Jobson becomes President
In his acceptance speech at the board of directors meeting, Jobson highlighted his plans for US Sailing. He discussed the philosophy of the organisation and explained US Sailing’s goal to create opportunities for more people to sail and encourage participation, especially among youth. “We want to make sailing safe, easy, and fair,” said Jobson. “We’ll work to make sailing available to everyone.”
Increased visibility for US Sailing and awareness of the sport is a high priority for Jobson. He also put an emphasis on elevating US Sailing’s National Championships. Jobson is focusing on creating value for the US Sailing membership. “We will not make a US Sailing membership mandatory,” Jobson stated. “We want people and organizations to become members of US Sailing because we provide a great service for sailors, and we want to inspire others to get involved with the sport.”
Tonight, the board of directors also elected Tom Hubbell as vice president, Leslie Keller as treasurer, Fred Hagedorn as secretary, and Stan Honey as the select director.
Jobson has been a strong supporter of US Sailing and was a member of the organization’s board of directors. He also has served on the Olympic Sailing Committee for 12 years. A world class sailor, television commentator and author, Jobson has served as an ambassador to the sport. He has authored 16 sailing books including the first US Sailing Instructor’s Manual, and is editor-at-large of Sailing World and Cruising World magazines. Jobson was the television broadcast producer for the sailing competition at the 2008 Olympic Games on NBC.
Jobson has won many championships in one design classes, the America's Cup with Ted Turner in 1977, the infamous Fastnet Race and many of the world's ocean races. In college he was an All-American sailor three times and was twice named College Sailor of the Year (1972, 1973) while at SUNY Maritime College.
In October 2003 Jobson was inducted into the America's Cup Hall of Fame by the Herreshoff Marine Museum. In 1999 Jobson won the Nathanael G. Herreshoff Trophy, US Sailing’s most prestigious award. This trophy is awarded annually to an individual who has made an outstanding contribution to the sport of sailing in the United States. In 1998 he received the Captain Joe Prosser Award, which is given to an individual who made an exemplary contribution toward improving the quality and safety in the training or instruction of sailors. Jobson is also the National Regatta Chairman of the Leukemia & Lymphoma Society's sailing program, which has generated over $32 million.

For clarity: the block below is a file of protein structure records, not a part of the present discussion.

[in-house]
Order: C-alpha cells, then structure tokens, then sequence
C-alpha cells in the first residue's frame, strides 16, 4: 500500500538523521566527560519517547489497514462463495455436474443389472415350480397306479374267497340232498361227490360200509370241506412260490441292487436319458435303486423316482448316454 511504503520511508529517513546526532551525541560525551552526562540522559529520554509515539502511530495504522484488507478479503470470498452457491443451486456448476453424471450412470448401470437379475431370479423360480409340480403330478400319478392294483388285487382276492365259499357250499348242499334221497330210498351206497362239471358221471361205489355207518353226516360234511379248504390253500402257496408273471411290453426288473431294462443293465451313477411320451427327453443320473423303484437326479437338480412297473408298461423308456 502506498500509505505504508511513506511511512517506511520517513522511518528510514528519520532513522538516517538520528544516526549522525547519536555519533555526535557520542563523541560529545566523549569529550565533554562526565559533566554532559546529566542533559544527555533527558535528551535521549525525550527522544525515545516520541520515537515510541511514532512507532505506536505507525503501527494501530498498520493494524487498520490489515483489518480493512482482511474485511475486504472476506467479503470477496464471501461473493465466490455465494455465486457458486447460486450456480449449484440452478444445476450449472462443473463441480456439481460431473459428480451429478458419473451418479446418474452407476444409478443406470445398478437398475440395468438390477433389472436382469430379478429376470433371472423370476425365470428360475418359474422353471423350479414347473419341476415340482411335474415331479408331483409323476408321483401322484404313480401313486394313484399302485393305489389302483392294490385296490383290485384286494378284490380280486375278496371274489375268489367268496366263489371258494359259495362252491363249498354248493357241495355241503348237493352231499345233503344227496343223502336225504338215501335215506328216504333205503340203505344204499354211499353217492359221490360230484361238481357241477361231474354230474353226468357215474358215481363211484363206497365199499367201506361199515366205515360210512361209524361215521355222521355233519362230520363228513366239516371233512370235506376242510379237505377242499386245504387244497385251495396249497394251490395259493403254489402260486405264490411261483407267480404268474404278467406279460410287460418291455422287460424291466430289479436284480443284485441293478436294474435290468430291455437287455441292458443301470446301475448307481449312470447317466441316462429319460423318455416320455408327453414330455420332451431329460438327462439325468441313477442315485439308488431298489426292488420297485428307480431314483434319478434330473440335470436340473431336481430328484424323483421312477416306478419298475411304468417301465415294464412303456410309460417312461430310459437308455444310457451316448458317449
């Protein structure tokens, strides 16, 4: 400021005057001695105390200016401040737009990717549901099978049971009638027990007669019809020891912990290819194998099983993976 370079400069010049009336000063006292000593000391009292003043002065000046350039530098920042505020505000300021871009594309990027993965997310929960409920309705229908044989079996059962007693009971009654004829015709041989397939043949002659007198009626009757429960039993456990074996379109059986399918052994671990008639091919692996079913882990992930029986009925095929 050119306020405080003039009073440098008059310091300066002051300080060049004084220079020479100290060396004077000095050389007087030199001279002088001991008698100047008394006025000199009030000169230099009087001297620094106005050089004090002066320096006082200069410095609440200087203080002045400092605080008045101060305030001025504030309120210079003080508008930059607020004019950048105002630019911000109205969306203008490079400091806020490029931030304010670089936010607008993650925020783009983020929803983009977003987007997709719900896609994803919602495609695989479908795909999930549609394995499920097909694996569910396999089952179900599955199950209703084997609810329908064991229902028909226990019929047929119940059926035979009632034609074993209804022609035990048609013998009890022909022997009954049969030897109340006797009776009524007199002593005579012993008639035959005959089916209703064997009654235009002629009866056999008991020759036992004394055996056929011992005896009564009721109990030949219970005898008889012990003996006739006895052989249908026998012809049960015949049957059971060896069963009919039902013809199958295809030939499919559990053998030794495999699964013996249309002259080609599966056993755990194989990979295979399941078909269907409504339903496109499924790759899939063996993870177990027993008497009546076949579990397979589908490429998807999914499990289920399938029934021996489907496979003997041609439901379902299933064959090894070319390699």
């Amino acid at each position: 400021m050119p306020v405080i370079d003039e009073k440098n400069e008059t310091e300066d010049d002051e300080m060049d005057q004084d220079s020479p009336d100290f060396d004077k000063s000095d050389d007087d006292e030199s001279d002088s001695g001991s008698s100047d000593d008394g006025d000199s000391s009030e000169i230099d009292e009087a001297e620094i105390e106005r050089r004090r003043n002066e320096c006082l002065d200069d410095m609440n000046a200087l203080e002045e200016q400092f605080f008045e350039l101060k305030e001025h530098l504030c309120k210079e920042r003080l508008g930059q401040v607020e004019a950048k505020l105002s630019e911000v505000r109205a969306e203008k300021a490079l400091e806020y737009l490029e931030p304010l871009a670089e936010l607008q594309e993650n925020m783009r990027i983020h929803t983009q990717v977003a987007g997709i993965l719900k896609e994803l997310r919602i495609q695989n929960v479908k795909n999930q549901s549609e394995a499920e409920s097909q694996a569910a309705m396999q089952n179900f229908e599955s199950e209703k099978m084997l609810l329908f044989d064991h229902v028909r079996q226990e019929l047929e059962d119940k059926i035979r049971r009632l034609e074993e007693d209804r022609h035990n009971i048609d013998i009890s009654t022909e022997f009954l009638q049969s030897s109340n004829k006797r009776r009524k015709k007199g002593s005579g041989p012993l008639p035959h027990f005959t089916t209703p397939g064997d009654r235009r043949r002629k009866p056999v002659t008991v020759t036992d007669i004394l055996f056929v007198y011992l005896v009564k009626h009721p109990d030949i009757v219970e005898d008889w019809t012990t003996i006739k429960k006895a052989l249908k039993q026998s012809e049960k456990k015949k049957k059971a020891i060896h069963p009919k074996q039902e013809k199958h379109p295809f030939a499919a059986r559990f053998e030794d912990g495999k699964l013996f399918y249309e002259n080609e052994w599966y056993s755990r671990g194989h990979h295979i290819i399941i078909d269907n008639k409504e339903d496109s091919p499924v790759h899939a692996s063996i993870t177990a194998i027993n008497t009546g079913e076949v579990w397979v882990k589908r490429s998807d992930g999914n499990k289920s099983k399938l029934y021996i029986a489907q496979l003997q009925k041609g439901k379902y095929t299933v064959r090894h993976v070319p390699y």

Jobson has been ESPN's sailing commentator since 1985. He won an A.C.E. (Award for Cable Excellence) for the 1987 America’s Cup. In 1988 Jobson won an Emmy for his production of sailing on NBC at the Olympic Games in South Korea and won an Emmy for the 2006 Volvo Ocean Race on PBS. Over the past 35 years, Jobson has given over 2,300 lectures throughout the world. He started his career as a sailing coach at the U.S. Merchant Marine Academy and the U.S. Naval Academy. He is also an active cruising sailor, and has led ambitious expeditions to the Arctic, Antarctica and Cape Horn. Gary and his wife, Janice, have three daughters – Kristi, Ashleigh and Brooke.
Last March, the nominating and governance committee nominated Jobson (Annapolis, Md.) as the organization’s next president in Denver at US Sailing’s Spring Meeting. The US Sailing President serves for a one-year term and a maximum of three consecutive terms. Former US Sailing President Jim Capron (Annapolis, Md.), has led the organization since November 2006. His term ended at US Sailing’s Annual General Meeting on Saturday.